3D Waves Simulator
3D Waves Simulator
OpenCL Particle Collision Simulation
NVIDIA CUDA technology is the world’s only C language environment that enables programmers and developers to write software to solve complex computational problems in a fraction of the time by tapping into the many-core parallel processing power of GPUs.
Here is a thesis that discusses the usage of NVIDIA’s CUDA in two applications:
– Einstein@Home: a distributed computing software
– OpenSteer: a game-like application.
CUDA exposes the GPU processing power in the C programming language and can be integrated in existing applications with ease. But in order to exploit the power a GPU can deliver, one has to design the data structures in order to become optimized for CUDA.
Download the thesis here: GPU usage and data structure design (1561)
The hardware.fr staff has been invited by NVIDIA to make a point on CUDA. Since this exellent article is written in french, I’ll try to highlight the interesting parts.
One of the new thing in CUDA 2.0 is, according to hardware.fr, the adding in the CUDA compiler of an optimzed profile for multicores x86 CPUs. Currently, CUDA code is splitted in two parts: one part processed by the CPU and the other one by the GPU via the CUDA compiler.
The new thing is that we can now compile the GPU code explicitly for the CPU in order to take advantage of multicores capabilities of the latest CPUs.
Another new thing is Tesla Series 10. NVIDIA has equiped all Tesla 10 products with 4Gb of graphics memory by GPU (recall that GeForce GTX 280 has 1Gb of memory). This boost in memory amount is useful in situations where dataset to be processed are very large.
The article shows also some practical cases where CUDA is used: financial analysis, medical imagery (3D scans) and password recovering.
This work describes the implementation of a real-time visual tracker that targets the position and 3D pose of objects (specifically faces) in video sequences. The use of GPUs for the computation and efficient sparse-template-based particle filtering allows real-time processing even when tracking multiple faces simultaneously in high-resolution video frames. Using a GPU and the NVIDIA CUDA technology, performance improvements as large as ten times compared to a similar CPU-only tracker are achieved.
– Real-time Visual Tracker by Stream Processing by Oscar Mateo Lozano, and Kazuhiro Otsuka. Journal of Signal Processing Systems.
CUDA was announced along with G80 in November 2006, released as a public beta in February 2007, and then finally hit the Version 1.0 milestone in June 2007 along with the launch of the G80-based Tesla solutions for the HPC market. Today, Beyond3D looks at the next stage in the CUDA/Tesla journey: GT200-based solutions, CUDA 2.0, and the overall state of NVIDIA’s HPC business.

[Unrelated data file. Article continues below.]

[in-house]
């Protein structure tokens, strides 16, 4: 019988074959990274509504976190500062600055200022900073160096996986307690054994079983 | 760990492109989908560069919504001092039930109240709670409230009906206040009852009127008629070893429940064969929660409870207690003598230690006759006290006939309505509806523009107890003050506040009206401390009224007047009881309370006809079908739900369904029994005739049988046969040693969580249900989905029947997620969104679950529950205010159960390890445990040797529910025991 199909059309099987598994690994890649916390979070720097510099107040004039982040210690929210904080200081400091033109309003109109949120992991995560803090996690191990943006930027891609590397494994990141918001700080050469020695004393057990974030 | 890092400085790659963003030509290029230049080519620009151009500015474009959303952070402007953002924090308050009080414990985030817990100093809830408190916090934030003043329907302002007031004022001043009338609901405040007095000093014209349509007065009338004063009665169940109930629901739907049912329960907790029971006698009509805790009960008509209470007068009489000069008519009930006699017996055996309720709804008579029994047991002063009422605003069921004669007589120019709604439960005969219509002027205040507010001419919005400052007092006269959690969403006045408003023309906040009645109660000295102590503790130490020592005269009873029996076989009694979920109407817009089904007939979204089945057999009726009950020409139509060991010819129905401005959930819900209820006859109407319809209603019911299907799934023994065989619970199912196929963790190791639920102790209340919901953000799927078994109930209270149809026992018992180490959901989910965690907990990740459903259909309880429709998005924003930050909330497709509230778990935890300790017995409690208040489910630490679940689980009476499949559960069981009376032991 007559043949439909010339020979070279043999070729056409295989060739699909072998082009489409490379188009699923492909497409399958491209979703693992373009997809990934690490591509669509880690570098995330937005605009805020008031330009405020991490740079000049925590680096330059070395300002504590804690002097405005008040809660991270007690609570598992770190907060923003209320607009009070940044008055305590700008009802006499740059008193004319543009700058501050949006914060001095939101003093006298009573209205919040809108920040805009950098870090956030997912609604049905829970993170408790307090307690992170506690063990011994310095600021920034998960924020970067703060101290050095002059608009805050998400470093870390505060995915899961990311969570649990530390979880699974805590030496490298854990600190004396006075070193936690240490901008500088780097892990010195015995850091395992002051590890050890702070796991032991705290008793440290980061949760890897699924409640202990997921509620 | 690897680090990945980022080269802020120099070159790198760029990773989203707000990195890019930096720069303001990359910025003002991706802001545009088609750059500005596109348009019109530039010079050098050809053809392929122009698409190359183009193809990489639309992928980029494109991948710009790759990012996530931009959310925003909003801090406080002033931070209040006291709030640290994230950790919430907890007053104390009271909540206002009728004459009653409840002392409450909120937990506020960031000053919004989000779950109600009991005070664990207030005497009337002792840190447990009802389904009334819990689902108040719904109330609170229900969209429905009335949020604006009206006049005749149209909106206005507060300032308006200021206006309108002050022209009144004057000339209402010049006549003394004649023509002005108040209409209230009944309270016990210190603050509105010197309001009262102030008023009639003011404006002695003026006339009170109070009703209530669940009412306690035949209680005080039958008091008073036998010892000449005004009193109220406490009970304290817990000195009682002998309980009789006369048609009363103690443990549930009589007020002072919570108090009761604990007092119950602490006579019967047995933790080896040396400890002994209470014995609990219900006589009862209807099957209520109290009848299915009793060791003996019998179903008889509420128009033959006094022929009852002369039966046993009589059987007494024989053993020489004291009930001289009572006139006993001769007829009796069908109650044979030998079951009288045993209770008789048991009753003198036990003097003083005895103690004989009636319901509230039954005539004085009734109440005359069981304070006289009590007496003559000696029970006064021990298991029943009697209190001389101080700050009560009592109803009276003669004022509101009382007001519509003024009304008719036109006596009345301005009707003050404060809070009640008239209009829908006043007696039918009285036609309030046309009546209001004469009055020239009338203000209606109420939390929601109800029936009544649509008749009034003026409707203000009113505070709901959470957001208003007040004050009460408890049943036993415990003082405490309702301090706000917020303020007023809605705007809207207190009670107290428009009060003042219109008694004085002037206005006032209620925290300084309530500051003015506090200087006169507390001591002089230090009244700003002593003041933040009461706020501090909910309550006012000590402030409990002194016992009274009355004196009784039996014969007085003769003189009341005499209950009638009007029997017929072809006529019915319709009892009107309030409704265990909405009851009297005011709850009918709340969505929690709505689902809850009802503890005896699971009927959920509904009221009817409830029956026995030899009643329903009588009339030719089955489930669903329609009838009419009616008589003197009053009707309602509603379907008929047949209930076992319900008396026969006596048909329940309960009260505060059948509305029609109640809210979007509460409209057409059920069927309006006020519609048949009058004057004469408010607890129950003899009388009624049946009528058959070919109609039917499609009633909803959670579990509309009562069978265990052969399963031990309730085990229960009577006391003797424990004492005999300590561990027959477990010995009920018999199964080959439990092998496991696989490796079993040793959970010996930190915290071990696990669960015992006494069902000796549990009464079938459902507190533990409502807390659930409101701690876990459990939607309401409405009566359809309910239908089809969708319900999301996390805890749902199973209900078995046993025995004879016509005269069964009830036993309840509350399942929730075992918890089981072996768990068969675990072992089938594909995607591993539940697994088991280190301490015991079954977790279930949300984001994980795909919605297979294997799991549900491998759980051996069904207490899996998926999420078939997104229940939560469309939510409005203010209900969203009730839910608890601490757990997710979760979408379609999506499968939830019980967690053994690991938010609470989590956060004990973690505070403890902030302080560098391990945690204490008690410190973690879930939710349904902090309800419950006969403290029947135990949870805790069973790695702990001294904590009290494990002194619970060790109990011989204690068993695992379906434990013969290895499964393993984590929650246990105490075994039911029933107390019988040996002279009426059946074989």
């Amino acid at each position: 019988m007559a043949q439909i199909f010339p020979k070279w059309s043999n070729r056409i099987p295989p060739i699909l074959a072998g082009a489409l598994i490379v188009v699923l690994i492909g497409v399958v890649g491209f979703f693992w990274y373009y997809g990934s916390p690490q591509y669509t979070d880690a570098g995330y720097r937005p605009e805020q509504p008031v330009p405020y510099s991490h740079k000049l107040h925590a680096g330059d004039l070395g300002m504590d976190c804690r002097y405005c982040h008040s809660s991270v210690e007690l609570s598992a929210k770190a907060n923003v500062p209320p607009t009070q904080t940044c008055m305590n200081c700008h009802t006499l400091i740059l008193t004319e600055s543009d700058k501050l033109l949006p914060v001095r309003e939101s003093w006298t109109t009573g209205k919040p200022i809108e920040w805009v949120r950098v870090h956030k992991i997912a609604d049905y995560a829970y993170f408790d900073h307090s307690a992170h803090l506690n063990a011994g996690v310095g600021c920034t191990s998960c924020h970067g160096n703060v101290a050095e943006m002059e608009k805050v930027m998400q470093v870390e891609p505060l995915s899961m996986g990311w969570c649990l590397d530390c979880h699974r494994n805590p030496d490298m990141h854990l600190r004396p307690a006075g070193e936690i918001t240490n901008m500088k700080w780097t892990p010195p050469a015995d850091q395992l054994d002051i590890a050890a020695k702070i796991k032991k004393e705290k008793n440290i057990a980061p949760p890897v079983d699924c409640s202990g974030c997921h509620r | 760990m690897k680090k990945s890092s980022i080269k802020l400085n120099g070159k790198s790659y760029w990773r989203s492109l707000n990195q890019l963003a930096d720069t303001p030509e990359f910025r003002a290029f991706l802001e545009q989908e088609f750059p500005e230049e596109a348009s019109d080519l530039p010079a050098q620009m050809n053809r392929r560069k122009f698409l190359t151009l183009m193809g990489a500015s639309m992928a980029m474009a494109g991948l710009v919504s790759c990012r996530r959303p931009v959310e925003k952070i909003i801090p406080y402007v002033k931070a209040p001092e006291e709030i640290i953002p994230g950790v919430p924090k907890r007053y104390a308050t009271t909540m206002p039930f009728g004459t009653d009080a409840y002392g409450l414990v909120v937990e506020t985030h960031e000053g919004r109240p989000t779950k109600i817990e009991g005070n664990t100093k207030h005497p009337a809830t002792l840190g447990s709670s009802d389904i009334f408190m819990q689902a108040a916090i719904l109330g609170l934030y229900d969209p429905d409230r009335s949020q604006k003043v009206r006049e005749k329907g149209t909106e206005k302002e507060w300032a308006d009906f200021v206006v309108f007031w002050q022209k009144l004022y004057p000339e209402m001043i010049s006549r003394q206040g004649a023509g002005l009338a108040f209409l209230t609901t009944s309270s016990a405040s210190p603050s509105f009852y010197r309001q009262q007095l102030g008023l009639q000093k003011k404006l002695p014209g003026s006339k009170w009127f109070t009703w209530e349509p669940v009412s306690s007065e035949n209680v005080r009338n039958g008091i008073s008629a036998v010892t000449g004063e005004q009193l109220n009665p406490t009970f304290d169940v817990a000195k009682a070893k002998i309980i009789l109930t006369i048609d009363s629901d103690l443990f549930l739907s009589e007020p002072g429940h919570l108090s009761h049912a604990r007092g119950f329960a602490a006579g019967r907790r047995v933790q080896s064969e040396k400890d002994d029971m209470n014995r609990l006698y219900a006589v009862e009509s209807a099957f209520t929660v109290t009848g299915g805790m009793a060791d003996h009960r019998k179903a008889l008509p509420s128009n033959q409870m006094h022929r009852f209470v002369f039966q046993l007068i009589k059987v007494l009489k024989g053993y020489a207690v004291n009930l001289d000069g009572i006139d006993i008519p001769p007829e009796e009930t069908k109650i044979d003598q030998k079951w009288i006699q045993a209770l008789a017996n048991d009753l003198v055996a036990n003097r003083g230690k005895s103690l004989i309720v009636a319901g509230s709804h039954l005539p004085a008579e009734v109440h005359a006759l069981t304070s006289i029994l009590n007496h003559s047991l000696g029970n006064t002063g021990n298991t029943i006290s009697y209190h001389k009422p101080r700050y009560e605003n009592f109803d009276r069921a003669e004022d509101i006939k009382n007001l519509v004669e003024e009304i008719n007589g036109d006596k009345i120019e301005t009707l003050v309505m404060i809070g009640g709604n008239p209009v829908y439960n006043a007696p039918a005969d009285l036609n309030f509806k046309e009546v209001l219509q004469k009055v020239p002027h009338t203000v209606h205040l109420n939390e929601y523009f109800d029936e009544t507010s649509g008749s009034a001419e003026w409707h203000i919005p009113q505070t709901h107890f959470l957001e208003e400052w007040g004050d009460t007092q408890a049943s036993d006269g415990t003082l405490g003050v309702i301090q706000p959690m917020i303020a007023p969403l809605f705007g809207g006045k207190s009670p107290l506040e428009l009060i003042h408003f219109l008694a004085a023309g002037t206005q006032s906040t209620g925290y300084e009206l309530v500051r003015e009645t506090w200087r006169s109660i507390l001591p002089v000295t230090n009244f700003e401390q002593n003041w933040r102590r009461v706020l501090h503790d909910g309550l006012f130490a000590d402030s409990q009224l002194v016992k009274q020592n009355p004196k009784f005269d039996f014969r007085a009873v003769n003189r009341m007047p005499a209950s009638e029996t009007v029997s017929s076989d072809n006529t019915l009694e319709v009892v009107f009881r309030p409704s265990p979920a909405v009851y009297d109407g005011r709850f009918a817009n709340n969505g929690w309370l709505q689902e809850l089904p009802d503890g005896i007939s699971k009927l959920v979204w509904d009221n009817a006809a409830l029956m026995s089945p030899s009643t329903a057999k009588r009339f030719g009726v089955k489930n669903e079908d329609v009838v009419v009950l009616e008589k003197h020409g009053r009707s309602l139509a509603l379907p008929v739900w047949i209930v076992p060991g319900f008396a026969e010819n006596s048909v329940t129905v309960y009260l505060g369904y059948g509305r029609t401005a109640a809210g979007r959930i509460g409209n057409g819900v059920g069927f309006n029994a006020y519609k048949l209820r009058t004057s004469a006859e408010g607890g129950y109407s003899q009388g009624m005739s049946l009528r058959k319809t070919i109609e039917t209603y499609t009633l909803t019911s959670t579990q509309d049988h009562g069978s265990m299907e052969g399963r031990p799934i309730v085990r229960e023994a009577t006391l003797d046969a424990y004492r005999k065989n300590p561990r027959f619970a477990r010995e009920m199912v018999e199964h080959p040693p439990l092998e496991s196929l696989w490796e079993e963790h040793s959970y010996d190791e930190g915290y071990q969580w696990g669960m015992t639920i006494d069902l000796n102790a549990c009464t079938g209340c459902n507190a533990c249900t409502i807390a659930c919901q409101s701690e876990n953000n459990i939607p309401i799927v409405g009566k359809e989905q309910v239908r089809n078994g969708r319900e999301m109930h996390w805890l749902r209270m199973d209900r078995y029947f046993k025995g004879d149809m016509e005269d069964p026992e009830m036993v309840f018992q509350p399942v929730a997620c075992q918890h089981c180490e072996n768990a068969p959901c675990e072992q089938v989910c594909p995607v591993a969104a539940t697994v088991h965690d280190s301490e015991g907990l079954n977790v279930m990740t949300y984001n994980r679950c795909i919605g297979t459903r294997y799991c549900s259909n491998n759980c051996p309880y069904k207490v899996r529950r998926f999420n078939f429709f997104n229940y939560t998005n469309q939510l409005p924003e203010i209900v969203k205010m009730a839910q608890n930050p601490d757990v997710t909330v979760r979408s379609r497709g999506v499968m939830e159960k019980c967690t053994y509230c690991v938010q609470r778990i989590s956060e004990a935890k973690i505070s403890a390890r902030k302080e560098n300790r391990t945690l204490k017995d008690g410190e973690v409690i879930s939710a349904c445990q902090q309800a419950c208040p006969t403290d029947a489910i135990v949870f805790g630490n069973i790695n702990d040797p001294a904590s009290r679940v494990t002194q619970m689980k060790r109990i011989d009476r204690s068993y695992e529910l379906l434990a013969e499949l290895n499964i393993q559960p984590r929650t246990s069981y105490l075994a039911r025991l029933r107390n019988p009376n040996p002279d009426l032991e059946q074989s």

Read the article HERE.
Just like Nvidia, AMD provides developers with a high-level application programming interface (API) to tap into its latest graphics processors for non-graphics compute applications. Unlike Nvidia, though, AMD doesn’t make very much noise about what it’s doing in that area. Curious, the guys at The Tech Report got on the phone with AMD Stream Computing Director Patti Harrell and asked her to shed a little light on AMD’s Stream Computing initiative.
Read the complete article HERE.
Do you know what CUDA and OpenCL stand for and how they could make your computer 50 times faster? If so, you can safely jump to the “Ending the mess” section below. Otherwise read on for a gentle introduction.
A computer has two important processing units: the CPU and GPU. Think of them as the two brothers in Rain Man. The GPU is the ultimate autistic savant. He’s really, really good at counting stuff and doing a lot of complex math at the same time.
The CPU is your regular guy. He can do all kinds of stuff that the savant can’t. He goes along well with everybody, as long as they speak English. If he learns to take advantage of the savant, the two of them can do amazing things like count cards at Poker.
In other words, the GPU is natural at some operations that involve repetitive calculations, like those necessary for drawing 3D graphics and doing basic image manipulation.
Read the rest of this article HERE.
Benchmark Reviews proposes an article about GPU computing with CUDA and GeForce based graphics cards.
Read the complete GPU Compute FAQ HERE.
Terms such as “heterogeneous computing” and “parallel computing” are going to be used as often as the term “video card” is used in a product review. You won’t want to miss this evolution in graphics technology, because we are witness to a pivitol moment in time when computers are going to stop being filled with familiar single-purpose hardware. Benchmark Reviews offers this FAQ to help our readers understand what is happening, and help introduce them to what is coming. We don’t want anyone to be left in the cold when the rest of the world learns how the GPU is learning to be a CPU.